I’m heading up to our playtest lab when I hear a mechanical whine buzzing out from behind a black cloth curtain. This will be the first time I come in contact with Troy McFarland, Bungie’s Mocap Specialist. Poking my head into what’s lovingly been dubbed “Spandex Palace” on account of the snug black uniforms actors slip into while on set, I catch McFarland with a shock of hair falling across his brow. Hunched over a sizable length of plywood, he zips another screw into a slim metal support bracket.
With some quick investigative work I discover that this raw wooden construct is, for all intents and purposes, a ramp that leads into the cargo bay of a UNSC Pelican. It’s begun to sag in recent shoots as actors burdened with weighted props scramble again and again up the incline. McFarland noticed the bow and thought it best to drop in some reinforcements.
On the surface, it might seem a bit odd that the specialist in charge of our state-of-the-art motion capture studio routinely works with such low tech gear. I half expected to find McFarland manipulating digitized dream sequences and streams of dynamic data with futuristic flare. But after spending some time talking to McFarland about his past and present experiences, it became clear that his goal was to help the team turn in the best performance possible for the characters that populate Halo: Reach. Even if that means a stop to the local lumber yard for some hardware.
“My goal is to provide another tool for the Animation and Cinematics teams – those are the two teams I serve,” McFarland notes, “it’s really about helping them be creative and have another way to do what they need to do. The mocap data is really an under-painting for the final motions because the bar has really been set high for animation on Reach. In order to reach that high bar, mocap is one tool that helps our animators achieve that.”
In order to get the job done, McFarland brings a unique mix of education background, years of field work and apprenticeships, and a personal passion to the table.
“I started out in college as an Art Major, but I’ve always loved to figure things out. When I was a kid, I wanted to be an inventor, and my grandpa kept sketches of my inventions – stuff like an automatic planting machine. I loved his garden. It was practically the Garden of Eden for me.
I always loved to figure stuff out and I always liked to create. Later in life, while I was in college, I became the guy in the computer lab that helped everyone else out by sharing info freely with everyone. I became the de facto hub of information and realized that helping other people be creative was really important to me as well.”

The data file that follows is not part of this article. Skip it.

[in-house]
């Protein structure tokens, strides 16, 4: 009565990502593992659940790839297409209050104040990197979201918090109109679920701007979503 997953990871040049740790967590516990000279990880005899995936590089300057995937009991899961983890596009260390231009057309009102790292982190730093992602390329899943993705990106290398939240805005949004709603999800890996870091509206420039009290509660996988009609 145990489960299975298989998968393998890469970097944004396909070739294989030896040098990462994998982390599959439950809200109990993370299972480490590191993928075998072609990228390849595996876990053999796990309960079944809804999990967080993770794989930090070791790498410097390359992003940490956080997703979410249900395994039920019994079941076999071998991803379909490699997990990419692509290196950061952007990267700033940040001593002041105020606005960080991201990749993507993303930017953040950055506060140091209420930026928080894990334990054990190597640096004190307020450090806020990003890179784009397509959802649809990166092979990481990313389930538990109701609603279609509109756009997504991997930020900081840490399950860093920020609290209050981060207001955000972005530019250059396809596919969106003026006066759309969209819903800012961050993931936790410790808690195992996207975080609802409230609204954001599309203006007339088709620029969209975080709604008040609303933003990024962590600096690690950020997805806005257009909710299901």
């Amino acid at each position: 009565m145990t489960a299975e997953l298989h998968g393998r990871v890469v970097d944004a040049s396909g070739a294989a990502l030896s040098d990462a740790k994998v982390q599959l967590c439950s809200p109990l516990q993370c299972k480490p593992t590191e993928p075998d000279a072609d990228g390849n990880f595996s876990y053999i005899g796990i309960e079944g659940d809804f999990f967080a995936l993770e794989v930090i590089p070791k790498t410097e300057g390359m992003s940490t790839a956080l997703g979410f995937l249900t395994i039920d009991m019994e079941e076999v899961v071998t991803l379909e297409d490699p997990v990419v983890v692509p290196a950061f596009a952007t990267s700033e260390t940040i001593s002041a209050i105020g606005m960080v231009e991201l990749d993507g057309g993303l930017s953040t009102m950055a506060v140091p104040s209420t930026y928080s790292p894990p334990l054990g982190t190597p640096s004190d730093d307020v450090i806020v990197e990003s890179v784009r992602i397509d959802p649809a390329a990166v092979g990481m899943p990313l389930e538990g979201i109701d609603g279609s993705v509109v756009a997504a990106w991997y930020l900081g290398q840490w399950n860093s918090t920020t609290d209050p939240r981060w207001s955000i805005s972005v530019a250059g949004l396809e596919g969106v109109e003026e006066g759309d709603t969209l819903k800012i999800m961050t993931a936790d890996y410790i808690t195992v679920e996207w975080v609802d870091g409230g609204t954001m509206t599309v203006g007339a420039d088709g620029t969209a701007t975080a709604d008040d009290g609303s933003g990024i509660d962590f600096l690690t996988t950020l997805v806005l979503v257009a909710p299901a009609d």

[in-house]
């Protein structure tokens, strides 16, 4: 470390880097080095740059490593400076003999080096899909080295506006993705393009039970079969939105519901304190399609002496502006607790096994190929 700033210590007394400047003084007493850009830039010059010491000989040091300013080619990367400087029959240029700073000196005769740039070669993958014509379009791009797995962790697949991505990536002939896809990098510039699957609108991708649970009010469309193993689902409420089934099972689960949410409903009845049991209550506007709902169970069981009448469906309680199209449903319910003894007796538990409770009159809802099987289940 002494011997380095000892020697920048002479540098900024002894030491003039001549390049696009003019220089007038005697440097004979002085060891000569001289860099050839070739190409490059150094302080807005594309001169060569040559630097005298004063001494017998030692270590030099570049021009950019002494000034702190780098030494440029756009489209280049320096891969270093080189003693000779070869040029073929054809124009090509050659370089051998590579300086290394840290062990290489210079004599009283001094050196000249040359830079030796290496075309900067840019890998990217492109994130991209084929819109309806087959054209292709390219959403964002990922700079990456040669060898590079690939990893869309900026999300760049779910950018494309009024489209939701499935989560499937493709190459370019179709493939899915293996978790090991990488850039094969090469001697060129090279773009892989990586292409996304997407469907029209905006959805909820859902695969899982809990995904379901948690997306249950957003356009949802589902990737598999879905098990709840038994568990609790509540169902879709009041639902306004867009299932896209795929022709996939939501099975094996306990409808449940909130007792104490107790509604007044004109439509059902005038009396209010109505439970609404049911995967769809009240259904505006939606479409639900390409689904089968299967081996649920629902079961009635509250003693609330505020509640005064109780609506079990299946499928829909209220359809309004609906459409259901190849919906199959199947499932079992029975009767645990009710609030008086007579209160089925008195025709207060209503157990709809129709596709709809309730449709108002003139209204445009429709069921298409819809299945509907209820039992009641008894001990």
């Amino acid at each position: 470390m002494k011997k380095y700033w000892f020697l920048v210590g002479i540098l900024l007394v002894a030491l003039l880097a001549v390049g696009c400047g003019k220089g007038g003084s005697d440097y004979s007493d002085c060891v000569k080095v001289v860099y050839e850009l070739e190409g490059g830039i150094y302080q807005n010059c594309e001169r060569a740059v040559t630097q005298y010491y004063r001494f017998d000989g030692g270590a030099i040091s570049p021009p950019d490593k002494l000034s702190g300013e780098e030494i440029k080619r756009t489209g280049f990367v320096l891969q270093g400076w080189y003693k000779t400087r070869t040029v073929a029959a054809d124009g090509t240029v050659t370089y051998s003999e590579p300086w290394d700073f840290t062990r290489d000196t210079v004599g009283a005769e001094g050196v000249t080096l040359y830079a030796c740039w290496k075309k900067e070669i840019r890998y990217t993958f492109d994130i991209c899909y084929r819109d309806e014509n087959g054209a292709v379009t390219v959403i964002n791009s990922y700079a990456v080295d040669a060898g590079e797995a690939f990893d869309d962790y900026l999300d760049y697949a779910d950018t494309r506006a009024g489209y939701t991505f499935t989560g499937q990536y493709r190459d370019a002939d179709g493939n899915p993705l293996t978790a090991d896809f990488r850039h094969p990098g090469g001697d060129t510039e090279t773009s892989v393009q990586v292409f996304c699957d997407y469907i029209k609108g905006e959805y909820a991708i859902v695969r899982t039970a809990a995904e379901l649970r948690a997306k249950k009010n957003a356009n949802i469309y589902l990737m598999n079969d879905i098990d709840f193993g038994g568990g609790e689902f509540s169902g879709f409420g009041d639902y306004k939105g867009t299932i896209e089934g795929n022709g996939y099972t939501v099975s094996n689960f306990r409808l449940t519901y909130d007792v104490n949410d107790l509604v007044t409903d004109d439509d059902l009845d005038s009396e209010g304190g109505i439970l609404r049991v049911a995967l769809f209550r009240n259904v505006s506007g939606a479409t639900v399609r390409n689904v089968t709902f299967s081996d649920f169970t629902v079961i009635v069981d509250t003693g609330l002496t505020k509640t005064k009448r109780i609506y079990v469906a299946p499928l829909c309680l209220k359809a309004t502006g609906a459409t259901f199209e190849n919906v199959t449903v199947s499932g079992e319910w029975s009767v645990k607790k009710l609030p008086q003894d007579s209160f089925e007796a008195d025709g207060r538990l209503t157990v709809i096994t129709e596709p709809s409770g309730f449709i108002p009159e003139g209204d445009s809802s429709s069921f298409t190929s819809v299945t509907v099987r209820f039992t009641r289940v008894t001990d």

“While I was still in college, I ended up getting an internship at Dynamix. The first game I worked on was Rama, which was sort of the Arthur C. Clarke version of Myst. The big internal joke was ‘Rama, Intergalactic Ramada Inn.’”
Spoiler Alert! Arthur C. Clarke’s 1972 seminal science fiction classic, “Rendezvous with Rama,” fittingly features cybernetic organisms that whir and maneuver about the interior of a technological wonder, systematically prepping it for an enigmatic journey. Fortunately, though he is technically adroit, McFarland isn’t so secretive about his own historical travels through space and time.
“I was cleaning up rendered outsourced material and they noticed that I had an eye for detail. I also had a bit of a video production background by that point having done a video internship covering non-linear editing in the lab, so I got to do some creative work at Dynamix. I did a lot of work in DeBabelizer and a lot of technical stuff.
It turned out that the person tasked with heading up the mocap work at Dynamix had been shoehorned into it. They had just recently installed the technology, so they had this system and the person running it had no experience using it. And she would have rather been doing technical writing, which is why she was hired in the first place. I helped her out and it was a whole lot of fun. After a while they approached me and asked, ‘do you want this position, you’re doing a great job.’
I was like, ‘hell yeah!’
Back then there were no schools to train people to do mocap. We had seven cams and there was no way to get video reference. We have well over twenty cams now in our studio, so the markers are smaller, and the data is a lot cleaner.”
Troy stops me here to make sure I note that some of what he’s about to disclose concerning the logistics of our motion capture studio might be best left out of the interview. Trade secrets are taken seriously at Bungie and motion capture is no exception. Instead of wasting time covering details that won’t ever see light of day, we decide to delve into some of the more public data points. I ask McFarland to talk about the history of his craft.